1) look up YouTube videos on how to dismount/mount and practice for an hour or so.
    2) try lower air pressure in the tires, for better tranction
    3) take off bottles, cages, and saddlebags, etc so that they don't get in your way during the race.
    Cross check is an awesome bike as a starter.
    CX is ridiculously fun (or painful, depending on the perspective), start as soon as you can.

    Good luck!

  20. #20
    Gears? CliftonGK1's Avatar
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    There's a guy in our local series Beginners races who earned the nickname "Tractor" from the race announcers because he rode a Salsa Mukluk fatbike for his first two races (before opting for one of the Raleigh demo bikes in his 3rd race). Pretty sure you're gonna be OK on your Cross Check.
    "I feel like my world was classier before I found cyclocross."
    - Mandi M.

  21. #21
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    First thing I learned when I started racing cyclocross was how many people were fasting than me, lol. I decided to just go have fun and do the best I can. There are alot of people out there who wont race if they cant do well. Those people are losers.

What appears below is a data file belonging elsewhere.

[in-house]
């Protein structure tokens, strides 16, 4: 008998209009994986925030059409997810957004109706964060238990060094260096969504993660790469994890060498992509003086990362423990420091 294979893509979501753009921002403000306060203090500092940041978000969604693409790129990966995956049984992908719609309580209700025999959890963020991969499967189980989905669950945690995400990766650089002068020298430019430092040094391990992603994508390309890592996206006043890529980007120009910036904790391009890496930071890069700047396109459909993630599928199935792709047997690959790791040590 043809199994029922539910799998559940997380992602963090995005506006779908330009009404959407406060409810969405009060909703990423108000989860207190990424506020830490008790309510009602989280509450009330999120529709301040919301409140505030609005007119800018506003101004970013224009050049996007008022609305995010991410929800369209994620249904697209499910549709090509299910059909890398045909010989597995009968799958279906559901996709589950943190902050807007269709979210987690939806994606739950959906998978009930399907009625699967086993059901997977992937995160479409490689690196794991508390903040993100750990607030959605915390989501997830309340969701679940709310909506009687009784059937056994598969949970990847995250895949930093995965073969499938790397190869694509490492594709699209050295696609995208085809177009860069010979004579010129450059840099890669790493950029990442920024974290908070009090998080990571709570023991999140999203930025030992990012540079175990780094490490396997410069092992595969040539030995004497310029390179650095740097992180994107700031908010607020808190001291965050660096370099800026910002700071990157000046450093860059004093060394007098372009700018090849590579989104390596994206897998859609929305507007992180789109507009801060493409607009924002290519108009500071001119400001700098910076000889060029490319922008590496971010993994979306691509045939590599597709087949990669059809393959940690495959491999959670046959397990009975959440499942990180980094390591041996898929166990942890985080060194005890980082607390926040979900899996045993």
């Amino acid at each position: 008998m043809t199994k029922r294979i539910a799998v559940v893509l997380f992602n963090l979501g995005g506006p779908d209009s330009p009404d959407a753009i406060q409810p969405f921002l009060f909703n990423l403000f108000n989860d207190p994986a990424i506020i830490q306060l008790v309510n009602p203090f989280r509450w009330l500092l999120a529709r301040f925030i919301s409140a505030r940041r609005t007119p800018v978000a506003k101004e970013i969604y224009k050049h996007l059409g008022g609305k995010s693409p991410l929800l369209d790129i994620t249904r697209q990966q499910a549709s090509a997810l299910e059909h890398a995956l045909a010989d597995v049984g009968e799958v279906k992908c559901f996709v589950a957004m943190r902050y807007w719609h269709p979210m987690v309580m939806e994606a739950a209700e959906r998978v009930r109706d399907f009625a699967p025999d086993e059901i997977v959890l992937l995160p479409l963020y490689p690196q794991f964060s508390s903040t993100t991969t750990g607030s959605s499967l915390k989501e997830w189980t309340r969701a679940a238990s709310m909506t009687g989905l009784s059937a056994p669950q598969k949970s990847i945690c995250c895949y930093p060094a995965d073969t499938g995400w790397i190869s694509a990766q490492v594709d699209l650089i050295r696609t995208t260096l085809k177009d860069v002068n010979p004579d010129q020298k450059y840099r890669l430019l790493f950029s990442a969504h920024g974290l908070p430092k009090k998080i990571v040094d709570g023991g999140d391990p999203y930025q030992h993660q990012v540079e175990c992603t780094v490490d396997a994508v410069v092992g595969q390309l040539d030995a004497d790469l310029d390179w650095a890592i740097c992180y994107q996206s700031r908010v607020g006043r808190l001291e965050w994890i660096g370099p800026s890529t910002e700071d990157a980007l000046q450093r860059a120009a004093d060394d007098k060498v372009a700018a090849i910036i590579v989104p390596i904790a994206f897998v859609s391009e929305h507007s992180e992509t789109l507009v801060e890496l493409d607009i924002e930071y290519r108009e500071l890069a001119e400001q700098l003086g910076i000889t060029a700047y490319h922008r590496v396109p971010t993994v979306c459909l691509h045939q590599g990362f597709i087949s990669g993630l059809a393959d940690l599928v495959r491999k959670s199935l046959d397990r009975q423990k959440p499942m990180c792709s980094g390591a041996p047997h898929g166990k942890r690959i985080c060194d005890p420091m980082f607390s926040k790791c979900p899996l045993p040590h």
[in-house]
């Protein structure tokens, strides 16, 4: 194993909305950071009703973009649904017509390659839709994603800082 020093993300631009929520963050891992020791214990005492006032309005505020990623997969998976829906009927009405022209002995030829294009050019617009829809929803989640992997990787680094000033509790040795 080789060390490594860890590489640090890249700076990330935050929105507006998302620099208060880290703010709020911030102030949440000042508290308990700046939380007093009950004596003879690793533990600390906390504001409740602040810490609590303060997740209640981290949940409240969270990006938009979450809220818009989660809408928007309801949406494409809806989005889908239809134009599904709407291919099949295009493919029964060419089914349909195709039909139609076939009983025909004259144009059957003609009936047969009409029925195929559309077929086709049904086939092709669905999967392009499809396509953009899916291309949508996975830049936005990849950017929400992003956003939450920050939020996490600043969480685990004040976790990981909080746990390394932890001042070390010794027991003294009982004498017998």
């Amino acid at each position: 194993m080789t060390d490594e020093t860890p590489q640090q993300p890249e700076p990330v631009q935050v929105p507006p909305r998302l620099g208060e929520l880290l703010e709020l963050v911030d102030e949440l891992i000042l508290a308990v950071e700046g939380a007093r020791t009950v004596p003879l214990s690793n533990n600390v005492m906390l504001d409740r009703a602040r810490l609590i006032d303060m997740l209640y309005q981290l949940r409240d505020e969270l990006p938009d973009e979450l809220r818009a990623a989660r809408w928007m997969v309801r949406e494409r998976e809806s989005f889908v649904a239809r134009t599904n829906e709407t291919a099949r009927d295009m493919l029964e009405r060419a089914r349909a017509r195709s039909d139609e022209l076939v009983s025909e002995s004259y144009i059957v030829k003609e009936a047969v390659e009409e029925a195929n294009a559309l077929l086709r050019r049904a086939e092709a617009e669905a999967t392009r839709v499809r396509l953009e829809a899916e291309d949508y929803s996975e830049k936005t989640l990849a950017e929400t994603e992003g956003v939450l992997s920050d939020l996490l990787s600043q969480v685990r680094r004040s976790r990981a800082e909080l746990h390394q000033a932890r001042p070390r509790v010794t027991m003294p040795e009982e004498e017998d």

Show up and throw up !!!

  22. #22
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    Just go and have fun....I raced my 1st last night and won my Category. It was sooo fun. Get there early and do a gradual workup on the course. I did a lap in my jeans and T shirt, just to get a feel, then got changed into my kit and started doing a lap. Stop for water, Clif Bar etc, do a few more laps. Then I did some hard efforts to get the heart going about 10 min prior to the start. The rest is history!!

  23. #23
    sqrl misskaz's Avatar
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    I spectated a couple races before actually doing it. I wish I had just signed up and done it; I'd have 3 races under my belt instead of 1 now.